WiSense MAC – Duplicate packet detection

In this post, I am going to explain how WiSense MAC  (Medium access control) layer handles duplicate packets.

Assume you have two WiSense nodes, node A and node B. Suppose node A sends a packet (say Px) to node B and the “ack_required” bit in the packet’s MAC header is set to 1. When “B” receives this packet ‘Px’ , it will send an acknowledgment frame to A. If A receives this acknowledgment frame, A will be satisfied that the packet ‘Px’ has made it to B. If A does not receive this acknowledgment frame from B, A will retransmit ‘Px’ to B. Note that when B receives ‘Px’, it will send the corresponding ACK frame (to A) immediately without performing CSMA/CA (carrier sense multiple access with collision avoidance).  A will retransmit  ‘Px’ at most 3 times. If A still does not receive acknowledgment from ‘B’, ‘A’ will give up and delete the packet ‘A’.

If ‘A’ does not get acknowledgment from ‘B’, there are two possibilities –

  • B did not receive ‘Px’ sent by A

or

  • B received ‘Px’ from A but A did not receive the acknowledgment sent by B.

In the second case, A will resend ‘Px’ to B. If this re-transmission also makes it to B, B will receive ‘Px’ again (a duplicate). In the worst case, B will receive 4 copies of the same frame ‘Px’. It is very important that B drop the duplicates.

The MAC layer includes a mechanism to detect (and drop) duplicate frames received over a link. The MAC header has a 2 byte frame sequence number. Each WiSense node maintains a 16 bit frame sequence number (FSN) in the MAC layer.

  • 1 <= FSN <= 65535.
  • 0 is not a valid FSN.
  • When FSN reaches 65535, it will start back again from 1.

Whenever a node transmits a MAC frame (other than an ACK frame),  it will copy the current value of the FSN into the MAC header. It will then increment this FSN.  This means every frame sent out will have a different frame sequence number. Note that re-transmissions of a frame have the same sequence number. Let us take the two node example above. Suppose A sends sequence number 389 in the frame ‘Px’ sent to B. When B receives ‘Px’, B will make a note that it has received a frame with sequence number 389 from node A. Suppose A does not receive the acknowledgment sent by B and A resends ‘Px’ (containing the same sequence number 389). B will receive ‘Px’ again but it will drop this duplicate frame since the duplicate frame has the same sequence number (389) which B has already noted down from the first ‘Px’ frame received from A.

Note that a node may have multiple (N) neighbors which are sending packets to it. It has to do duplicate detection on packets received from all of these ‘N’ nodes. Each node maintains its FSN independent of other nodes which means a node can receive frames (from different nodes) with the same sequence number. So it is not enough to just store the frame sequence number from the last received frame. The MAC needs to store both the source address and the last sequence number received from that source address.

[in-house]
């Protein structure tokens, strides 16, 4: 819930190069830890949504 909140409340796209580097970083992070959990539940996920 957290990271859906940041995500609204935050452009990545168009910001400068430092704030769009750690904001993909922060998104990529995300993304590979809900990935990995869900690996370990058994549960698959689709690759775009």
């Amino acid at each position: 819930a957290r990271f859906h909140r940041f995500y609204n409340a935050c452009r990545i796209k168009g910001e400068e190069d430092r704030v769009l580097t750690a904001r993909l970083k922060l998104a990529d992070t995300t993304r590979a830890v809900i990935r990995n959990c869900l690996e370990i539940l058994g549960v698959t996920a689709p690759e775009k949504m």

WiSense MAC maintains a table (on each non RFD) of received frames. Each entry in this table has three fields.

  • Field 1 – The 16 bit MAC address of the node which sent the frame
  • Field 2 – The 16 bit frame sequence number from the frame’s MAC header
  • Field 3 – Time to expiry (in seconds) of this entry (8 bit value).

Currently this table can have max 32 entries.

Whenever a node receives a (non acknowledgment) frame, it will look up this table to check if the received frame is a duplicate or not. If the frame is a duplicate, it will be dropped but an acknowledgment will still be sent to the source if the received frame has the acknowledgment required bit set in the MAC header. If the received frame is not a duplicate, the corresponding entry (16 bit MAC address of the sender) in the table is updated with the new frame sequence number from the received frame. Every time an entry is updated or created, it’s time-to-expiry field is set to 8 seconds. This field is decremented every second. When this field becomes zero, the corresponding entry is deleted.

Another point which is relevant to this discussion is the short address allocated to nodes. If a node rejoins the network it will get a new short address.

Finally let us look at duplicate frame detection on RFDs (reduced function devices). A WiSense RFD only communicates with/via its parent. This means it only has to worry about duplicate packets received from its parent node. RFDs, therefore, do not need to maintain a table. They just need to maintain the frame sequence number in the last frame received from the parent. RFD MAC resets this sequence number to 0 (the invalid sequence number) every time the RFD wakes up from deep sleep.

Posted on December 11, 2014, in Uncategorized. Bookmark the permalink. 2 Comments.

  1. This is a question on the last paragraph about RFD. What happens in mesh routing? Since RFD is not maintaining any table, what would happen if the next packet arrives by another neighbour (different route)? Or can we say that RFD will be involved in any change of route procedure?

    • RFD’s do not take part in mesh routing. They receive frames from their parent and send packets to/via the parent. If an RFD does receive a frame from a node which is not it’s parent, it will drop the frame.

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